Morocco Travel Tips
Tourists of most countries/regions like UK, USA, Canada, Australia and EU can make a trip to Morocco without applying for a visa. They are eligible to stay up to 90 days, and the stay period could be extended at a Moroccan police station. However, your passport shall be valid for at least six months from the time you enter Morocco, and you need to show your round-trip flight, train or ferry tickets to enter and leave the country by using the visa-exemption policy.
Money and Cost:
The official currency used in Morocco is Dirhams (MAD). The travel cost in Morocco is at a moderate level compared with that in world’s other countries or regions. Dh800-1,000 is fairly enough for daily cost. A middle-ranged hotel room with bathroom may cost Dh400-600 per day, and buying a sandwich probably needs Dh10–20. The expense for a four-hour bus trip would cost about Dh60. What's more, a top end standard trip may consume about Dh1500 or more per day. ATMS are widely available in the main travel destinations. Credit cards are accepted in most high-end restaurants and 3-4 stars hotels or above.
Tipping is a common practice of Moroccan culture and life. You may need to tip anyone who provides you with good service, such as waiters/waitresses, hotel staff, porters, tour guides and drivers. Actually, many upmarket restaurants in the tourist areas add an extra service fee for 10% to the bill, therefore check your bill before tipping. A gratuity for a service willingly rendered can make your life a lot easier, and the general standard is listed for your reference:
Baggage handlers Dh5
Car-park attendants: Dh3 to Dh5
Porters: Dh10 to Dh20
Hotel Maids: Dh10 to Dh15
Guide and Driver: Dh 120-150 per day
Public-toilet attendants: Dh1 to Dh2
Restaurant: 10% of the bill
Morocco offers travelers a good variety of accommodations, ranging from trendy medina houses, 5-star hotels and beach resorts to unique desert kasbahs. For travelers on a budget, there are plenty of lower and middle range lodges. To live comfortably, there are superior choices including luxury star hotels, high-end riads and kasbahs. Riads are the most unique accommodation, which has a distinct Moroccan architecture style with grand, deluxe palaces and plunge pools. Kasbahs is usually picked as a base for exploring the dunes of Sahara, most of which look fancy and picturesque.
Moroccan food is quite diverse and vibrant in color and flavor. Most dishes take vegetables and whole grains as ingredients, which usually taste fresh and sweet. The most recommended food to try in Morocco include tajine, couscous, bastille, fried snails and chicken with preserved lemon & olives.
The official language of Morocco is Arabic, and other commonly used languages are French and Spanish. In tourist cities, most business owners and young people also speak English. Therefore, English is okay to handle the daily conversations about hotel, taxi and shopping.
What to Wear:
Though it is quite hot in summer of Morocco, you are still suggested to dress modestly. Due to respect for the customs of the Arab countries, women are advised to wear clothes that cover your knees and shoulders. Shorts, skirts and sleeveless vests should be avoided. The climate is warm and mild in winter, but there will be big temperature difference between daytime and evening in mountainous and desert areas. Thus one should dress layers in case of getting cold. Women visitors are required to cover the hair with a scarf and wear long trousers or dress when entering a mosque. In deserts, you are suggested to prepare a scarf to prevent yourself from sunburn and wind-blown sand.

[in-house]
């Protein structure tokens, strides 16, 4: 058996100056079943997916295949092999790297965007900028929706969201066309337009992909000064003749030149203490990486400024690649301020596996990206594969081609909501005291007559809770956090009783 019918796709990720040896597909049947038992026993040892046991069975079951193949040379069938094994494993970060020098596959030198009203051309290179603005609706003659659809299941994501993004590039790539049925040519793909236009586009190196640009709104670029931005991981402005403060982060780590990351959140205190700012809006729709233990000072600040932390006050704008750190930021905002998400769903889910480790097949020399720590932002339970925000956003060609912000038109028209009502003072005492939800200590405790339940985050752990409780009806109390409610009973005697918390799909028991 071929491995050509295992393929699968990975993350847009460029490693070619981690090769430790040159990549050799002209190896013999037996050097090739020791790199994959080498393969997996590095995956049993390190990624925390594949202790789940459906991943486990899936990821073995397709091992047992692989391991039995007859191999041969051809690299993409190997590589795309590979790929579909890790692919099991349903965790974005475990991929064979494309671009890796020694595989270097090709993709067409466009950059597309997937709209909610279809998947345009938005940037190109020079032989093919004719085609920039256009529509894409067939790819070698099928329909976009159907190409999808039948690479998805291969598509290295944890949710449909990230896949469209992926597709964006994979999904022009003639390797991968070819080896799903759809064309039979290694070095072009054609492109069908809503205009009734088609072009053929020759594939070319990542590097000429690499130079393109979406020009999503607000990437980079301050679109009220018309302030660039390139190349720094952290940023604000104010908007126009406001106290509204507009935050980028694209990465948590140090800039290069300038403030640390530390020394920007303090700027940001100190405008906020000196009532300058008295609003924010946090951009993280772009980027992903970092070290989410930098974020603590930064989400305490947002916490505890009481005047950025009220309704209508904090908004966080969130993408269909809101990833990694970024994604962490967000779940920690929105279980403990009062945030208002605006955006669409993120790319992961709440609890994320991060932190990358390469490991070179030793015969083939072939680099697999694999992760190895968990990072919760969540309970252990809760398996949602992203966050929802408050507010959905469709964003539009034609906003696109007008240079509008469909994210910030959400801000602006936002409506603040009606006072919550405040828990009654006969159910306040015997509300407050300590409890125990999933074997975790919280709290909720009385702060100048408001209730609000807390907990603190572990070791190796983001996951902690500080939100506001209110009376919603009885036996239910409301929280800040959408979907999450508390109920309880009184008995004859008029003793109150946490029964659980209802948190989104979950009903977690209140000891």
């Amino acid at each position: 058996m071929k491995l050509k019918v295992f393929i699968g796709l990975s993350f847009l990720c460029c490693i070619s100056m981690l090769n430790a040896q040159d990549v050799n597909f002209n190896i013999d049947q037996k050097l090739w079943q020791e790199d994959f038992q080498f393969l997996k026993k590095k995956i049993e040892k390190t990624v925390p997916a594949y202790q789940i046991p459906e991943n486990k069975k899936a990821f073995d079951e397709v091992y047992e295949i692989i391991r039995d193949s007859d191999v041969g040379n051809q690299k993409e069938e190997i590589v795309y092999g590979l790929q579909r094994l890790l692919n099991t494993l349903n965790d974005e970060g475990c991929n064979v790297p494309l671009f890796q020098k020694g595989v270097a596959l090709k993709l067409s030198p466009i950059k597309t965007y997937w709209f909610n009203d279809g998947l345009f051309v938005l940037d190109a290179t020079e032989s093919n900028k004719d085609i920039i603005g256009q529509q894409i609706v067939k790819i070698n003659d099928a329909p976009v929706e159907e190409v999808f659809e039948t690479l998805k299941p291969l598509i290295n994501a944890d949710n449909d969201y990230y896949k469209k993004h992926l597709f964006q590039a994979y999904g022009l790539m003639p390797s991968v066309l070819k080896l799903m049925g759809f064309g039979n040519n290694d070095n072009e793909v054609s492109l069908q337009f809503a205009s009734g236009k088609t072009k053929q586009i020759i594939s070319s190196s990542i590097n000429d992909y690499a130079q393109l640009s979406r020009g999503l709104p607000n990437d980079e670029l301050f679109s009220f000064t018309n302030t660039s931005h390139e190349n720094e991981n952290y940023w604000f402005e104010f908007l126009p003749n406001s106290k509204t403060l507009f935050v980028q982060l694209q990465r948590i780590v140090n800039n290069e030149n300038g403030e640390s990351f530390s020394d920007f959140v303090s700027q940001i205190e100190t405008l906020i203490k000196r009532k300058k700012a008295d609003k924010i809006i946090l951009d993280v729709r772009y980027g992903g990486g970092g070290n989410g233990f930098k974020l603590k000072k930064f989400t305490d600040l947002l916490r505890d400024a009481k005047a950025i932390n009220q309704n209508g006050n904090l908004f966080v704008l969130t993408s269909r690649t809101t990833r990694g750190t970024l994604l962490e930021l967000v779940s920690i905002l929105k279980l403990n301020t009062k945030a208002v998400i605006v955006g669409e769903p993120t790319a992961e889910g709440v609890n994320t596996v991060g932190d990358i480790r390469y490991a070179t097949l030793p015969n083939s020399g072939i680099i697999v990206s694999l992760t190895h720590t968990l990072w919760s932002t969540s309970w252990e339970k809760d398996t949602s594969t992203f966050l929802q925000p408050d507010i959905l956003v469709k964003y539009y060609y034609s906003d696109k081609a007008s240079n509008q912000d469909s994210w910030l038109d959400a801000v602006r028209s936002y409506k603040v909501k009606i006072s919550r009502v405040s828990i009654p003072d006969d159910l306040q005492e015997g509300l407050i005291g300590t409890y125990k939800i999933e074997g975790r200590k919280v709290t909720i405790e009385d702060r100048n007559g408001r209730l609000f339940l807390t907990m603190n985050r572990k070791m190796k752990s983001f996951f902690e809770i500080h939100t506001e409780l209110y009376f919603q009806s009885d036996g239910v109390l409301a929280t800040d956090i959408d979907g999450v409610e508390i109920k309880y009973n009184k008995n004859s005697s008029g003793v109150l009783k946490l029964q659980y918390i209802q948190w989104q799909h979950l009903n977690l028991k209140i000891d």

Most midrange and top-end hotels and restaurants are facilitated with western-style flush toilets. However, in a country struggling with water shortages, you are more likely to find the squat-style toilets in public places. There’s often no toilet paper so keep a supply with you. Besides, a tip is needed for the attendant if you use a public toilet.
Customs and Taboos:
Islam has a far-reaching influence in Morocco’s social customs. When traveling, visitors shall learn some basic local customs and respect the religious habits of Muslims.
1. Muslims hold that right is better than left. When dealing with local people, you must use your right hand to pick up things. It is extremely impolite to shake hands with locals with your left hand.
2. Men should not take the initiative to talk with local women or take pictures of women without permission.
3. Don’t discuss about religious disputes and the political situation with local people.
4. Don't praise the other person's things, otherwise it will be thought as a way of asking for it from others.
5. When entering the mosque, you will be advised to take off your shoes and hats. Women need to wear long trousers and the hair should be covered with a scarf.
WiFi is widespread in Morocco. Most high-end restaurants offer free WiFi, while most hotels still charges a small fee for WiFi service.
Voltage and Plug Types:
In Morocco, the standard voltage of electricity is 220V and the frequency is 50 Hz. The power plugs and sockets applied in Morocco are type C and E. If the voltage and plug types are different from those in your country, you’d better prepare a power converter or adaptor to charge your electric devices.
Morocco is a rather safe travel destination in Arab countries. Just like traveling in other foreign countries, you shall keep an eye on your personal belongings like purse and electronic devices. Carrying a big sum of cash is not advised, and they are best placed separately. Besides, leave your jewelry home to travel light. Women should avoid wandering around alone at night, as there’s an attitude that all good women should be at home after dark. And get your luggage locked at hotel room before going out.
Fire Alarm: 15
Emergency medical services: 15
Things to Do in Morocco Morocco Transportation